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Road Cycling “It is by riding a bicycle that you learn the contours of a country best, since you have to sweat up the hills and coast down them. Thus you remember them as they actually are, while in a motor car only a high hill impresses you, and you have no such accurate remembrance of country you have driven through as you gain by riding a bicycle.” -- Ernest Hemingway


Old 02-17-06, 11:22 PM
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After reading a good amount of the threads on this forum, I notice exactly what Thoreau used to teach. It makes me sad not for myself, but for the people that Thoreau speaks of.

Everytime my gears lock, or my brakes rub, or my cleats unclip, or my shifters move, I just think how fortunate I am to have such a wonderful machine that can take me away from the city and out onto the country roads. I often ride in the evenings such that I am traveling west, just so I can see the sunset. The American flaw that Thoreau taught is that we always want more and better things. We think that each year will bring us better things for us to have, like the NEW 2006 bikes with awesome NEW features that render whatever we have now oboslete. Think back to this time last year when the 2005 bikes came out. Did they make your 2004 bike look rusty and plain? Did the NEW 2005 bikes look like the ultimate biking machines that would never be matched? How does your 2005 bike look to you now?

Challenge yourself: don't buy a single piece of new cycling equipment for a year. Don't upgrade your saddle, your fork, or your shifters. Don't undermine the magnificence of the machine that you are so fortunate to own right now.

I think that in the caucophony of the cycling world with the constant talk of this part and that frame and this "awesome stem", most of us lose the idea of WHY we cycle.

To me, cycling is a way to bring out the transcedentalist within. Out on the backcountry roads, nothing but me, 28lbs of aluminum and rubber and plastic, and the sound the tires make as they kiss the pavement- I am pure and free. I have nothing to do but reflect upon my life and the smallness that is my existence on this planet. I don't think about my heart rate, the latest carbon technology, or keeping my cadence at a certain rpm- I am beyond any of that. My bike was made in 1985, is most likely too small for me, has two different tires, and is held together in places by silver sections of duct tape. But I could care less the brand, year, or chemical composition of my bicycle. I didn't buy it only to replace it 8 months later, I bought it as a vehicle. A vehicle for my physical self and more importantly a vehicle for my mental and spiritual self.

If you cannot relate to my words, I challenge you to take a ride into the sunset. Leave your HRM and cyclocomputer at home. Forget the number of miles you have completed or yet to complete. Just ride. Make an effort to notice everything around you that you normally miss while tracking your "progress" on your collection of man-made LCD screens. Find the moon and observe it as it follows you, watch the clouds as they morph into various characters out of the old Disney movies, count the number of squirrels you see. For once, forget about riding and think about why you ride. Don't stop riding into the sunset until you have truly seperated yourself from the world of tangibility, progress, and possession.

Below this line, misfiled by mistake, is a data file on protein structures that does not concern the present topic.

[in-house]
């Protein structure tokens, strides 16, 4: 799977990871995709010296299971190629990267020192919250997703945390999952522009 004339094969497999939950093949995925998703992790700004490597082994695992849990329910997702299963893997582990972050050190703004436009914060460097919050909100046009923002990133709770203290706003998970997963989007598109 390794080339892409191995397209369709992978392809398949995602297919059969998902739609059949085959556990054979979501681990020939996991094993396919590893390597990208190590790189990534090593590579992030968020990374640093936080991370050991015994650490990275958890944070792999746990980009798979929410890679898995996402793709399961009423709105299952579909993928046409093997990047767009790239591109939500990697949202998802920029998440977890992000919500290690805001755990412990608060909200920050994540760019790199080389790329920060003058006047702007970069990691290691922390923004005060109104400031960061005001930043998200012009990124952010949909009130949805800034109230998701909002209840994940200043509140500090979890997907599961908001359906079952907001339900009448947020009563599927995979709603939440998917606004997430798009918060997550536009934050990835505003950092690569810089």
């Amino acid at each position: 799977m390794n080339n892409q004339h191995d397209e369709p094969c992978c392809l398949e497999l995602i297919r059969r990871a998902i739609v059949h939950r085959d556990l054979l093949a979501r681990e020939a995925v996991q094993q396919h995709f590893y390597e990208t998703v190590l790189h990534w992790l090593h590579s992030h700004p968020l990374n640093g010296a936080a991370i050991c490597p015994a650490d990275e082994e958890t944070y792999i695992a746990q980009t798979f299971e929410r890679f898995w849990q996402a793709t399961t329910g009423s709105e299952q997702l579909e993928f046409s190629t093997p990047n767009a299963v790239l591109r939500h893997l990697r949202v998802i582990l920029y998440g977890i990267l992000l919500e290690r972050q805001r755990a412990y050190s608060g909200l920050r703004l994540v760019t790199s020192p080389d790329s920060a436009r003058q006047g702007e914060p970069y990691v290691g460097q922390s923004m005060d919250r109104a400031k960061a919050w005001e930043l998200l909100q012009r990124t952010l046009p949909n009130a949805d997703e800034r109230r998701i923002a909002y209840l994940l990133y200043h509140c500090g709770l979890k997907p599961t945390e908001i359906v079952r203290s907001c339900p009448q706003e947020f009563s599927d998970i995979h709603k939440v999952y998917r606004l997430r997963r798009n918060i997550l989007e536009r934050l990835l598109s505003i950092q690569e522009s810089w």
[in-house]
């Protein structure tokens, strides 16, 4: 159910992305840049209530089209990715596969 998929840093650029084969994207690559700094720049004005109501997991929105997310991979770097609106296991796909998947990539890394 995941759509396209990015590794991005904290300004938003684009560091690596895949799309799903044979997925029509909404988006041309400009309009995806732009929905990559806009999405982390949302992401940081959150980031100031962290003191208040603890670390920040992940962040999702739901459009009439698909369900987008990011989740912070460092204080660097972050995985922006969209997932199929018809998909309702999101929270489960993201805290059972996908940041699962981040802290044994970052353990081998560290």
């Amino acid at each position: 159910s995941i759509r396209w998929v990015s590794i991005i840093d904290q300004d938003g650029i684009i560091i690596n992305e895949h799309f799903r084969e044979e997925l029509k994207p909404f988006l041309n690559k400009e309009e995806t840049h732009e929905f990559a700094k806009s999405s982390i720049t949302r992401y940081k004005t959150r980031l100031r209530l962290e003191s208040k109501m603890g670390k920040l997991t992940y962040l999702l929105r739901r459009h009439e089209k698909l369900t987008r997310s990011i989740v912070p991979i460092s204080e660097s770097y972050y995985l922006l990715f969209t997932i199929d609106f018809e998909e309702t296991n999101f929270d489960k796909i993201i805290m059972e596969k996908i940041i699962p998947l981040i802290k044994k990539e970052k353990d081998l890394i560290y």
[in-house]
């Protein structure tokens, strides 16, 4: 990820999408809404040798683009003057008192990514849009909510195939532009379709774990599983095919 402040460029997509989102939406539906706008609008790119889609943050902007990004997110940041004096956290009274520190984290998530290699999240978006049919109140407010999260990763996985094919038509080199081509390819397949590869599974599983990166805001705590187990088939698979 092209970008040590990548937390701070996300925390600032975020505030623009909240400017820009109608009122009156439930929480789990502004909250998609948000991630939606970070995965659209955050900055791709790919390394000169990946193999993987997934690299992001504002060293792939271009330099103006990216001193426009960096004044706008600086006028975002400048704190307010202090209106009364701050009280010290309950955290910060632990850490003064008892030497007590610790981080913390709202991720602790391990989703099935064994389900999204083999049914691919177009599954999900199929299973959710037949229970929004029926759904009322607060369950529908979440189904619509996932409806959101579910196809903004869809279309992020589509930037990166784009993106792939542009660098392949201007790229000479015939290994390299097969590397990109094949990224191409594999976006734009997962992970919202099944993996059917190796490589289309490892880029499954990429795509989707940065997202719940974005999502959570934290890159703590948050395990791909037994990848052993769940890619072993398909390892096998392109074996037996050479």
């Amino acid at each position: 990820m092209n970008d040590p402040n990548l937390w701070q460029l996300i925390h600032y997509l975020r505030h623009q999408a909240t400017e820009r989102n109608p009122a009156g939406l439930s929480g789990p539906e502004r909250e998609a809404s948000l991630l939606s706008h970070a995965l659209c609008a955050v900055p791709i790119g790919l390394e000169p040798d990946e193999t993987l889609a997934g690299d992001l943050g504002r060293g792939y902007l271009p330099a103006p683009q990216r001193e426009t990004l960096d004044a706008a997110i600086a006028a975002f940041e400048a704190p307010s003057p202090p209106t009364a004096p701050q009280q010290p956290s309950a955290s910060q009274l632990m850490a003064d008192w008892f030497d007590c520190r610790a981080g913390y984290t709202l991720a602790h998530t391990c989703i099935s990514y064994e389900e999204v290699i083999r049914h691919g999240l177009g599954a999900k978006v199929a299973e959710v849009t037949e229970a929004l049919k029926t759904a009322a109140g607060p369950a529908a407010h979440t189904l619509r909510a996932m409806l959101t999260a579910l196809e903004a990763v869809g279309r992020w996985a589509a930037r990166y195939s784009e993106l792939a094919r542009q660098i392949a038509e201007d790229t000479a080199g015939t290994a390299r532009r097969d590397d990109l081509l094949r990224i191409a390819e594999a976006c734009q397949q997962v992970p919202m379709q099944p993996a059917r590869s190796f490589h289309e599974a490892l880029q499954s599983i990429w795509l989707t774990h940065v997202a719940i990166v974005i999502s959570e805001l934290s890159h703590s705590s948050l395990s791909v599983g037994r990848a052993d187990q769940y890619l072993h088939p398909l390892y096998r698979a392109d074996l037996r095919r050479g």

Thank you-
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Old 02-18-06, 07:14 AM
Upgrading my engine
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Great post.
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Old 02-18-06, 08:26 AM
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I really like the tone and spirit of your post. I think it's a great reminder of what cycling is all about. However, I think it would be about time to think of upgrading if my bike were held together with duct tape.
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Old 02-18-06, 10:25 AM
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When people look at the same object they see different things. While I wholly agree that one needs to take time out and look at the world (It's what I get out of cycling) not everybody else is that way. That doesn't mean it's wrong, it just means it's different. It's no better and no worse. People should get out of cycling whatever it is that they enjoy from cycling...even if it is just an upgrade you need to make you happy. It's not my way, but that doesn't mean it's wrong.

I'm off to the FG forum again now to make fun of all you carbon fiber wanting weight weenies.
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Old 02-18-06, 10:35 AM
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Old 02-18-06, 10:45 AM
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Noble thoughts, well articulated and likely the best thing for you and others of a like mind. Personally, I'm an enthusiast, a hobbyist and unapologetically crazy about everything cycling, including the gear that goes with it. Doesn't make either of us right or wrong, just somewhat different motives for enjoying the same wonderful sport.
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